Philippine producers protest at Chinese imports

Philippine producers protest at Chinese imports
13 July 2006

Philippine cement manufacturers yesterday assailed the Autonomous Region in Muslim Mindanao (ARMM) Trade department’s decision to allow the importation of unmarked Chinese cement in the region.  Cement Manufacturers Association of the Philippines (CeMAP) president Ernesto Ordonez and Holcim Philippines, Inc. hit the entry of the Chinese shipments in ARMM and Central Mindanao that lack the name and address of the importer and the manufacture date. These markings, they said, were required for quality control by the Bureau of Product Standards under the Philippine National Standards. 
"These mandatory requirements were imposed by the BPS to protect the buying public and to ensure that structures built using imported cement will be safe and durable. For this reason, we were surprised that the ICC (import commodity clearance) was issued without prior strength testing and without the traceability markings," Francis Felizardo, Holcim Philippines senior vice-president for sales and marketing, said in a July 10 letter to ARMM-DTI chief Ishak V. Mastura. 
In his July 11 reply to Mr. Felizardo, Mr. Mastura defended his office’s decision to approve the Chinese shipment by Conch Cement. Inspection by DTI-ARMM personnel, he noted, showed that the product complied with the physical and chemical property requirements. 
"As an autonomous region with our own Organic Act, the ARMM government can actually pass its own laws or its agencies like the DTI-ARMM promulgate its own rules and regulation in the conduct of government affairs," he said in his July 11 letter. 
"We have investigated for ourselves the reliability of the brand of the recent cement importation in the ARMM, and, even as we speak, we are conducting a second testing, even though the imported cement’s prearranged test certificate had already exceeded the quality standard for cement in the country," Mr. Mastura added.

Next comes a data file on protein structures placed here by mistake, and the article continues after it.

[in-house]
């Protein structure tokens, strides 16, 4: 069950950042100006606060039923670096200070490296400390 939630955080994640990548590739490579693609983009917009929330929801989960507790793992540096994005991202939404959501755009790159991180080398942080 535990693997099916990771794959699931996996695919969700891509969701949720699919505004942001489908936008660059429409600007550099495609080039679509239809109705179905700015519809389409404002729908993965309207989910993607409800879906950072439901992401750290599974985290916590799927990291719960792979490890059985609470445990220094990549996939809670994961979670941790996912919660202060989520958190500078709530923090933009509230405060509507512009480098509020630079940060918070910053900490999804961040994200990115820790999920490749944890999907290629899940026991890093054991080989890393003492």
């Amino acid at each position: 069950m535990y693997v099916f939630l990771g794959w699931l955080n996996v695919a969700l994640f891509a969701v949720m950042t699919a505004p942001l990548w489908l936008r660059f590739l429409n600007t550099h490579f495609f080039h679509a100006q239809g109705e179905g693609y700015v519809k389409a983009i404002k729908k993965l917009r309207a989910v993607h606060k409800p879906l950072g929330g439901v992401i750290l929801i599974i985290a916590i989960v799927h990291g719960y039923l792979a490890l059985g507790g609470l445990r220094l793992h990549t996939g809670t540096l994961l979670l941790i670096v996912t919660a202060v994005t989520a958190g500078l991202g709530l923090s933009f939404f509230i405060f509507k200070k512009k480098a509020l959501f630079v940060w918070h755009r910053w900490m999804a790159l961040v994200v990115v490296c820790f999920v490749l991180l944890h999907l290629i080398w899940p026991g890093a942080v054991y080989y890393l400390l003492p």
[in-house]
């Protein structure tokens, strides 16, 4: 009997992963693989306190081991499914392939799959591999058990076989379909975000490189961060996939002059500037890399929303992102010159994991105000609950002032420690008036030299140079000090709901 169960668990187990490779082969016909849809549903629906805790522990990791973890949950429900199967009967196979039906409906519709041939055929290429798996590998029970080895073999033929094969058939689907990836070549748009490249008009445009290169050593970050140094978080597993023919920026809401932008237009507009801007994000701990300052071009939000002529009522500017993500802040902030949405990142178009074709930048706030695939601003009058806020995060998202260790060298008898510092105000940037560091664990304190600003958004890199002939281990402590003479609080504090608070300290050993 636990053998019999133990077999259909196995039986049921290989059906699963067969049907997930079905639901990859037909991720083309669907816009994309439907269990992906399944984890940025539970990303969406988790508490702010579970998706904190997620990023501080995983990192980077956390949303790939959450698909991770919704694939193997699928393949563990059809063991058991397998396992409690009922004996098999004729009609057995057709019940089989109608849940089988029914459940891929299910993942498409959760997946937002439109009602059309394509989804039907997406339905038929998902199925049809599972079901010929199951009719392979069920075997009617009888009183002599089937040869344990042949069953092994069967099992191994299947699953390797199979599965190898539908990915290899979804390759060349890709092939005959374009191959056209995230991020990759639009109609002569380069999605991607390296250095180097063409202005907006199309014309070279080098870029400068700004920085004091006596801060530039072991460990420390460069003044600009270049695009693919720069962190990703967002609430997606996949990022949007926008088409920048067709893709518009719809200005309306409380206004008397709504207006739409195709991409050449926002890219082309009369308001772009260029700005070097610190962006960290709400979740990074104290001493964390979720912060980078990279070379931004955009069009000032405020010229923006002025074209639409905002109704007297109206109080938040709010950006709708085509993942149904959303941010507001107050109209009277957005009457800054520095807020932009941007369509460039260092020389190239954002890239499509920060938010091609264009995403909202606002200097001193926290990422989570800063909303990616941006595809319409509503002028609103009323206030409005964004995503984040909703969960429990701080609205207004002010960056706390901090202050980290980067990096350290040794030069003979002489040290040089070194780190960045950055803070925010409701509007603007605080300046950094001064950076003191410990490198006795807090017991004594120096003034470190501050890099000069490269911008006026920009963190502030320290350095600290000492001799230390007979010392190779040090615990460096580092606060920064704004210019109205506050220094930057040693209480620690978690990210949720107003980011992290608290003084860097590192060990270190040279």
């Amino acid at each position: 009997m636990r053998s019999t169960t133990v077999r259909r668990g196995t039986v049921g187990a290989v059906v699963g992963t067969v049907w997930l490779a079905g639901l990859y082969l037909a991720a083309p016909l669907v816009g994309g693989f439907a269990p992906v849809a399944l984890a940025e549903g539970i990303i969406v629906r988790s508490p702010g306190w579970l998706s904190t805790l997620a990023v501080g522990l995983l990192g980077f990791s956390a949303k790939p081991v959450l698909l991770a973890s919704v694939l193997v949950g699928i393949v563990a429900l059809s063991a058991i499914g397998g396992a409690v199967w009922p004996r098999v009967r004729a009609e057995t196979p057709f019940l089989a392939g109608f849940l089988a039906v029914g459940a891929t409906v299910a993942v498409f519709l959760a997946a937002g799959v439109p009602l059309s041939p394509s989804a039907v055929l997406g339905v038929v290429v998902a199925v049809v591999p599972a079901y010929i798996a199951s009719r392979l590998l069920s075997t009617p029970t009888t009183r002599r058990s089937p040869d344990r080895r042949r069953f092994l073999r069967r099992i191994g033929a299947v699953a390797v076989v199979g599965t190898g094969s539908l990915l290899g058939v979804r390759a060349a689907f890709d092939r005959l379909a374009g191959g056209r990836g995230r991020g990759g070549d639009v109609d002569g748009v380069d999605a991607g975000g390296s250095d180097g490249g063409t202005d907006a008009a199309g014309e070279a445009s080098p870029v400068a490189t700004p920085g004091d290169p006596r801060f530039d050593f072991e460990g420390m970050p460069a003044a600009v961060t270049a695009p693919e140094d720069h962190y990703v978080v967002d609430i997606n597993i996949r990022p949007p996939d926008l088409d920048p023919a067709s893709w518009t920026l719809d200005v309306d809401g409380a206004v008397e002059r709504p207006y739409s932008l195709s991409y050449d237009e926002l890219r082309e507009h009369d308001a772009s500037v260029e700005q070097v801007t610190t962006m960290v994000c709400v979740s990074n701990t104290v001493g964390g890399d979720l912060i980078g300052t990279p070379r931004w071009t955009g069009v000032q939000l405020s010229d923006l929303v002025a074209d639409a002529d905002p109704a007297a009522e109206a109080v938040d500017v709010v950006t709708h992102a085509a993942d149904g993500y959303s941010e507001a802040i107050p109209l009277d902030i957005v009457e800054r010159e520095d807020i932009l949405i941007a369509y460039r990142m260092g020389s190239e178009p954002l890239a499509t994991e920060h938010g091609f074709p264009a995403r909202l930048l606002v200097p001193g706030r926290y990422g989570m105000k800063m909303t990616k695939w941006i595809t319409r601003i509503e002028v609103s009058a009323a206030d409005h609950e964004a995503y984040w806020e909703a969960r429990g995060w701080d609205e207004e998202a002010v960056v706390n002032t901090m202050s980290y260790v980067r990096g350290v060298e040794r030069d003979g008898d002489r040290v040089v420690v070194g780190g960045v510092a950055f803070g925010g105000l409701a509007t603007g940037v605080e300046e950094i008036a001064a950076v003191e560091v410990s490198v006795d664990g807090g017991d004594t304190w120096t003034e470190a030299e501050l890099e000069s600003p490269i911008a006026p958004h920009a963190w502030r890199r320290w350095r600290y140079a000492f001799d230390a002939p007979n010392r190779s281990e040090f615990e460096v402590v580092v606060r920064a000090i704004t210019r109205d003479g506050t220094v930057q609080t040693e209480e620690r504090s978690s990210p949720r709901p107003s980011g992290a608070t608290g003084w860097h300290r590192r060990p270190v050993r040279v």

According to CeMAP, there were two shipments of cement from China since late June. One shipment, in Davao City, totaled 44,745t. The other shipment was divided between the Port of Polloc in Cotabato City, which received 5000t and General Santos City, which received 3200t. 

 Mr. Ordonez said these shipments actually have "negligible" effects on the industry, since they involve minimal volumes compared with the overall demand in the region. Holcim said the region has a 70,000-bag average daily requirement, which the company can easily fulfill. 
Nevertheless, CeMAP is treating the Chinese import situation as a "landmark case," fearing it would encourage other importers to follow suit.  "It will set a precedent. We consider it a test case. It will destroy the market," Mr. Ordonez said. "The DTI secretary should decide on whether ARMM should have its own rules." 
CeMAP is composed of Northern Cement, Pacific Cement, Tai-heiyo Cement Philippines, Inc. CEMEX Philippines, Holcim Philippines, and Lafarge Associated Companies in the Philippines. 
Published under Cement News